Ex-captain Ieuan Evans says headstrong players and Welsh Rugby Union weakness contributed to Wales' World Cup exit and coach Gareth Jenkins' downfall.
Evans says that Wales' problems go way beyond the national coach
"Jenkins made mistakes and allowed discipline to slip in the squad," Evans told BBC Wales' Scrum V rugby show.
"But there's no way Jenkins would have coached Wales to play the way they did in the first half against Fiji.
"There's a culture of complacency, the players having an undue influence, the new coach must address the problems."
Jenkins' appointment was a populist one, and you have to see the timing of his dismissal in the same light
Commenting on Wales' wild first half that saw them concede a 22-point deficit to Fiji, Evans added: "It couldn't be naivety with that number of caps.
"It could be misplaced arrogance, or the other excuse is a lack of the intelligence needed to manage a game."
Another former Wales captain, Jonathan Davies, said that it is too early to throw in the names of potential successors to Jenkins and that "no Welsh coach will want the job" having seen the Union fail to back previous incumbents.
"The last two Welsh coaches haven't been able to bring in all their own back-room staff," said Davies.
"It's a big leap up from club level and Jenkins made mistakes, but I don't understand [WRU group chief executive] Roger Lewis saying that coaches need longer spells in the national job - if that's the case, why has he just got rid of Jenkins?"
Everything in Welsh rugby needs to be looked at, from top to bottom, people in positions are scared of change
Ex-Wales captain Jonathan Davies
Evans supported Davies' view and questioned the timing of Jenkins' dismissal.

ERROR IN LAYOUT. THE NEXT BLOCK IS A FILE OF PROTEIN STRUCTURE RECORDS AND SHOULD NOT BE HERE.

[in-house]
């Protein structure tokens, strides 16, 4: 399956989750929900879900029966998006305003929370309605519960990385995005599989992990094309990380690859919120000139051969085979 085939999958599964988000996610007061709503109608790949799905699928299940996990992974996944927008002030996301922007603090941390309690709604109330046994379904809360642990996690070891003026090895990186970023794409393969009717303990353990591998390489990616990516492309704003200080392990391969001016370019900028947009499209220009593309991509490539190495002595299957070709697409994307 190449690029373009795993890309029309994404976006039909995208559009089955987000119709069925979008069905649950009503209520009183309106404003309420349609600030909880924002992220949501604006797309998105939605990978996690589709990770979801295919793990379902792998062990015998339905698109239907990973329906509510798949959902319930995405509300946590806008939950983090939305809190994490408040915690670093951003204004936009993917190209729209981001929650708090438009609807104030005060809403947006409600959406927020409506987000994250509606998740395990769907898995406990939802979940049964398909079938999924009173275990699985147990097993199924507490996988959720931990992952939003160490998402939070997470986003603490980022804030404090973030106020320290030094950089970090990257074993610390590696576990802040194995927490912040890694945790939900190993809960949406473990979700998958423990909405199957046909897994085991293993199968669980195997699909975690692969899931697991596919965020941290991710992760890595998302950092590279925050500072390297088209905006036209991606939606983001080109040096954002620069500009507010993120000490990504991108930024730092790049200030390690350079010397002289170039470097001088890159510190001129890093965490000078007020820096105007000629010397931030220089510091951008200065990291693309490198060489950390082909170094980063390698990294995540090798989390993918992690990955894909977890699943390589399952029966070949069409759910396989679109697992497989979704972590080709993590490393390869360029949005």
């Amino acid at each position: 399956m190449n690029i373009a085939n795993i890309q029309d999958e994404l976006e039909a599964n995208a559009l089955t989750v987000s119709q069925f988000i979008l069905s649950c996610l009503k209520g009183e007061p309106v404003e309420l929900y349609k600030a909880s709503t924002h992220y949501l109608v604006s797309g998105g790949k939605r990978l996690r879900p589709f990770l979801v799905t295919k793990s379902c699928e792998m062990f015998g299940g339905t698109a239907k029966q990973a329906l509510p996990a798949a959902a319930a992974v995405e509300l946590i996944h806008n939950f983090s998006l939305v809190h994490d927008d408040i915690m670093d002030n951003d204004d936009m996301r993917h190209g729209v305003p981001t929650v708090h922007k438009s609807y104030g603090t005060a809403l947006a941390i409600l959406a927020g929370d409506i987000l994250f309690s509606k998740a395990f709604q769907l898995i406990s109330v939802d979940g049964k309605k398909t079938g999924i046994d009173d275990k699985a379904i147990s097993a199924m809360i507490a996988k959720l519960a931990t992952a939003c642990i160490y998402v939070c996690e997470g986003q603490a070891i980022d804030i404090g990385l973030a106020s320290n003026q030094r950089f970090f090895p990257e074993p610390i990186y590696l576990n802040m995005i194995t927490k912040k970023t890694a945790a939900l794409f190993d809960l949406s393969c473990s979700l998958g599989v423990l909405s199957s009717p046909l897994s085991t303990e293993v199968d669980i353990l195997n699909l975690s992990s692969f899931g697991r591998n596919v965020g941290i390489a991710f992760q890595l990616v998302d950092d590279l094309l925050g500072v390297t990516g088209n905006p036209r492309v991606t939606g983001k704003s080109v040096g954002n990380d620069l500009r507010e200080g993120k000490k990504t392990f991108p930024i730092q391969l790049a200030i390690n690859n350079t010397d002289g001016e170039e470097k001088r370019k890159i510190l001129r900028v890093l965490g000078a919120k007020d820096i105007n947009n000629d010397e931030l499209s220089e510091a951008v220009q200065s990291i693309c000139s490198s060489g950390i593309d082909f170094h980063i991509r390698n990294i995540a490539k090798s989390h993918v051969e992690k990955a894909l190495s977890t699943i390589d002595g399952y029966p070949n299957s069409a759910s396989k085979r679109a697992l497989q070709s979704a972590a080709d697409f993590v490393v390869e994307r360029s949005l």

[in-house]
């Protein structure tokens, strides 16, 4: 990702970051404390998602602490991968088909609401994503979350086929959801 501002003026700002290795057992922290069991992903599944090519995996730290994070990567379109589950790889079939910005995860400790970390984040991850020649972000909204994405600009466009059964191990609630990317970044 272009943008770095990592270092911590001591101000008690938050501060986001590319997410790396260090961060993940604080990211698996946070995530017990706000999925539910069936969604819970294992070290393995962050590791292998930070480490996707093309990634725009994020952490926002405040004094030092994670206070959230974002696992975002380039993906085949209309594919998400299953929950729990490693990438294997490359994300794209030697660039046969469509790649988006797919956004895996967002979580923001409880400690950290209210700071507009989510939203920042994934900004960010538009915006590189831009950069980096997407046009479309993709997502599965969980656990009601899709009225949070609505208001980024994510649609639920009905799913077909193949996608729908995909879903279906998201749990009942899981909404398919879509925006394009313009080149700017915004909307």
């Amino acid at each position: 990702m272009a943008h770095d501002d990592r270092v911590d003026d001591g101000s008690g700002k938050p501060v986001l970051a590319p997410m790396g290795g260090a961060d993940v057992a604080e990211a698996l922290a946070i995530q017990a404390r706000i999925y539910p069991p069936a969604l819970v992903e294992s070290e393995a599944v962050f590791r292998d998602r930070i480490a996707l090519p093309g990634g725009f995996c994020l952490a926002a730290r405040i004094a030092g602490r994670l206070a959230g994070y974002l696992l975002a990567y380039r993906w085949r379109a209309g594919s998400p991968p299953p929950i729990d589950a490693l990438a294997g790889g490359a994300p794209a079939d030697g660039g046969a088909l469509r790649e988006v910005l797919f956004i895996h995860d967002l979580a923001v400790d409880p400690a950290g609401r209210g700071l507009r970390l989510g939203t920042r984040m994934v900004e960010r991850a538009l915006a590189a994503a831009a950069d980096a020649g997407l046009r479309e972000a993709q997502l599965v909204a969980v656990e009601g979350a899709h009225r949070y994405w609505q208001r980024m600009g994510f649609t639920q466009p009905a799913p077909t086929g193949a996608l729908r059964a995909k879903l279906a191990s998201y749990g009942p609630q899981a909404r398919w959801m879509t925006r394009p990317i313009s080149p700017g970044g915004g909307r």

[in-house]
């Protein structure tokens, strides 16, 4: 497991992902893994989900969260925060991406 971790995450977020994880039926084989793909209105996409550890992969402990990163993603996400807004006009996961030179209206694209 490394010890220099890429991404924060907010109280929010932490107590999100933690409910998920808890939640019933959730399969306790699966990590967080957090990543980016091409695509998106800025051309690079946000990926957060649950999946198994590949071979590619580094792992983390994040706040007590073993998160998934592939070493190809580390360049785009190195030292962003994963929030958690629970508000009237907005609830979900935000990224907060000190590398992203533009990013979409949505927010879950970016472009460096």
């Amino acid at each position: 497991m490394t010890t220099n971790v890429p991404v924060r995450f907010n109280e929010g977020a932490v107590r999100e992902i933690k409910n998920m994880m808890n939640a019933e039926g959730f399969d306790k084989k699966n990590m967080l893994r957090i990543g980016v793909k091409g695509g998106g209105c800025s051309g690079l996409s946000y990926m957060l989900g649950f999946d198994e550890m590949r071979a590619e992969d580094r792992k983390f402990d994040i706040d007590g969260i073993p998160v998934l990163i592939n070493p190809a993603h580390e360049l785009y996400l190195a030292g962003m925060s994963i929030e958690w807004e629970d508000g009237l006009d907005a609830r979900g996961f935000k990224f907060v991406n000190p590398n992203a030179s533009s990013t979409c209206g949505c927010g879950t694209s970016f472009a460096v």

"I thought that the Union would allow him the dignity of returning home from France before making the announcement," said Evans.
"Jenkins' appointment was a populist one, and you have to see the timing of his dismissal in the same light."
Davies says that the entire structure of Welsh rugby now needs to be reviewed.
"We need a professional board to run the game, not an amateur executive," the former outside-half told Scrum V.
"Everything in Welsh rugby needs to be looked at, from top to bottom, people in positions are scared of change.
"The WRU needs to accept the problems and allow the new elite performance director to make a clean sweep.
"Why Kevin Bowring hasn't yet got the job of elite director I don't know - maybe the demands he is making are too much."
Davies' plan for reform starts at the top, but proposes major changes through to the grassroots of the game.
"We should look at [England's] Rugby Football Union and Premier Rugby," said Davies.
"The Welsh coach has got to be on the professional board, the elite performance director, two representatives from each region - maybe the coach and chief executive - and the Union's chairman and chief executive.
"They should be able to cover everything that Welsh rugby needs to look at, currently there's a soft, coddling culture in our game that needs to be toughened up.
"The academies are doing some things well, but they need to go up a level, develop specialist skills and the game awareness that was missing from the national team against Fiji.
"The southern hemisphere are streets ahead in terms of reading matches and decision making, that has to be coached through the academies.
"Then you need to consider the semi-professional level, where the Welsh Premiership is not doing the job it was designed to do and is not bringing players through.
If the Union get it right we could do something special in the 2011 World Cup
"Then there's the amateur and district levels. The Union, in its wisdom, took power away from the schools and gave it to the clubs.
"I think you have to go back to the schools - everyone goes to school, some deprived kids don't get the chance to go to clubs."
Davies' calls for a wider look at the problems in the game were echoed by Ospreys coach Lyn Jones.
"It's not just to do with the coach or players, we have to look at ourselves and our systems and think about the Union as an entity," Jones told BBC Sport Wales.
"We should look to structure our game more positively, especially at the professional level, there's so much more we can do."
Ospreys centre Gavin Henson says making the right choice of coach will be crucial to the future of Welsh rugby.
"It's so important because the youngsters coming through now are unbelievable," said Henson after the 37-23 win over Glasgow, his first start in eight months.
"The Union have to make the right decision for the long term, and if they get it right we could do something special in the 2011 World Cup.
"That's all I hope for," added Henson, 25, who missed out on selection for the 2003 and 2007 tournaments.